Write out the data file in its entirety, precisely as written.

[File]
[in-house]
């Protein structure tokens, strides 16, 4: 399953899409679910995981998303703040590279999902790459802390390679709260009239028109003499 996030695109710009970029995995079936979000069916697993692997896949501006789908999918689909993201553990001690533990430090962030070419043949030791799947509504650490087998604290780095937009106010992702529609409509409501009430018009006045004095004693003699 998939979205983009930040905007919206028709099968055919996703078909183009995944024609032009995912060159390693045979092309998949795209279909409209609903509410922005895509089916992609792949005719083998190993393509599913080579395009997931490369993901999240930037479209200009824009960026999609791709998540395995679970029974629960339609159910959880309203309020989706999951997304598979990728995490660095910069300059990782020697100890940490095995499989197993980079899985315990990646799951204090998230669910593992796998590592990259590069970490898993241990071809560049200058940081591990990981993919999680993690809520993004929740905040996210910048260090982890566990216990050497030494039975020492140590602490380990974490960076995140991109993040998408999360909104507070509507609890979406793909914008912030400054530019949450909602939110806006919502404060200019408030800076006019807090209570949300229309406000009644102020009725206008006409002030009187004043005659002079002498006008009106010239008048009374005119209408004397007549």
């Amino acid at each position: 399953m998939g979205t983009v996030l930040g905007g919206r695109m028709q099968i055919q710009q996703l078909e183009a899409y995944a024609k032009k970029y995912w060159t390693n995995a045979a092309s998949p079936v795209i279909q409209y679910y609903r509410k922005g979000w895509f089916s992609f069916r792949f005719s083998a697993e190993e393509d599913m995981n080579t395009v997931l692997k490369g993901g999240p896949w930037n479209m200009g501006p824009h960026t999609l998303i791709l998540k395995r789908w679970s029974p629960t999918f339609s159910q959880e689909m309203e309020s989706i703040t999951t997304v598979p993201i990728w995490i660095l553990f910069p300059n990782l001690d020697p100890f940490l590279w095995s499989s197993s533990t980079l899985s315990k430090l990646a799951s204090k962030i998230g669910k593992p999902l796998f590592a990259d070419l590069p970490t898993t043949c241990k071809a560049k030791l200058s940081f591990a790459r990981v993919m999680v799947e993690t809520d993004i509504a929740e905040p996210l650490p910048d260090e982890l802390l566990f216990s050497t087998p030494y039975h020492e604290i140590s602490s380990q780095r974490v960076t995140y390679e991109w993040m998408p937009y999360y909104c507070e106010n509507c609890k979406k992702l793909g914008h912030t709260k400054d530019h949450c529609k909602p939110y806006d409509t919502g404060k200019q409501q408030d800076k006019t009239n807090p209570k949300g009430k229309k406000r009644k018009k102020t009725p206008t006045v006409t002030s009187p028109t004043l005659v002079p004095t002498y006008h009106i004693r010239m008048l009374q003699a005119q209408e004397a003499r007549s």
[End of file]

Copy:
[in-house]
């Protein structure tokens, strides 16, 4: 399953899409679910995981998303703040590279999902790459802390390679709260009239028109003499 996030695109710009970029995995079936979000069916697993692997896949501006789908999918689909993201553990001690533990430090962030070419043949030791799947509504650490087998604290780095937009106010992702529609409509409501009430018009006045004095004693003699 998939979205983009930040905007919206028709099968055919996703078909183009995944024609032009995912060159390693045979092309998949795209279909409209609903509410922005895509089916992609792949005719083998190993393509599913080579395009997931490369993901999240930037479209200009824009960026999609791709998540395995679970029974629960339609159910959880309203309020989706999951997304598979990728995490660095910069300059990782020697100890940490095995499989197993980079899985315990990646799951204090998230669910593992796998590592990259590069970490898993241990071809560049200058940081591990990981993919999680993690809520993004929740905040996210910048260090982890566990216990050497030494039975020492140590602490380990974490960076995140991109993040998408999360909104507070509507609890979406793909914008912030400054530019949450909602939110806006919502404060200019408030800076006019807090209570949300229309406000009644102020009725206008006409002030009187004043005659002079002498006008009106010239008048009374005119209408004397007549």
């Amino acid at each position: 399953m998939g979205t983009v996030l930040g905007g919206r695109m028709q099968i055919q710009q996703l078909e183009a899409y995944a024609k032009k970029y995912w060159t390693n995995a045979a092309s998949p079936v795209i279909q409209y679910y609903r509410k922005g979000w895509f089916s992609f069916r792949f005719s083998a697993e190993e393509d599913m995981n080579t395009v997931l692997k490369g993901g999240p896949w930037n479209m200009g501006p824009h960026t999609l998303i791709l998540k395995r789908w679970s029974p629960t999918f339609s159910q959880e689909m309203e309020s989706i703040t999951t997304v598979p993201i990728w995490i660095l553990f910069p300059n990782l001690d020697p100890f940490l590279w095995s499989s197993s533990t980079l899985s315990k430090l990646a799951s204090k962030i998230g669910k593992p999902l796998f590592a990259d070419l590069p970490t898993t043949c241990k071809a560049k030791l200058s940081f591990a790459r990981v993919m999680v799947e993690t809520d993004i509504a929740e905040p996210l650490p910048d260090e982890l802390l566990f216990s050497t087998p030494y039975h020492e604290i140590s602490s380990q780095r974490v960076t995140y390679e991109w993040m998408p937009y999360y909104c507070e106010n509507c609890k979406k992702l793909g914008h912030t709260k400054d530019h949450c529609k909602p939110y806006d409509t919502g404060k200019q409501q408030d800076k006019t009239n807090p209570k949300g009430k229309k406000r009644k018009k102020t009725p206008t006045v006409t002030s009187p028109t004043l005659v002079p004095t002498y006008h009106i004693r010239m008048l009374q003699a005119q209408e004397a003499r007549s």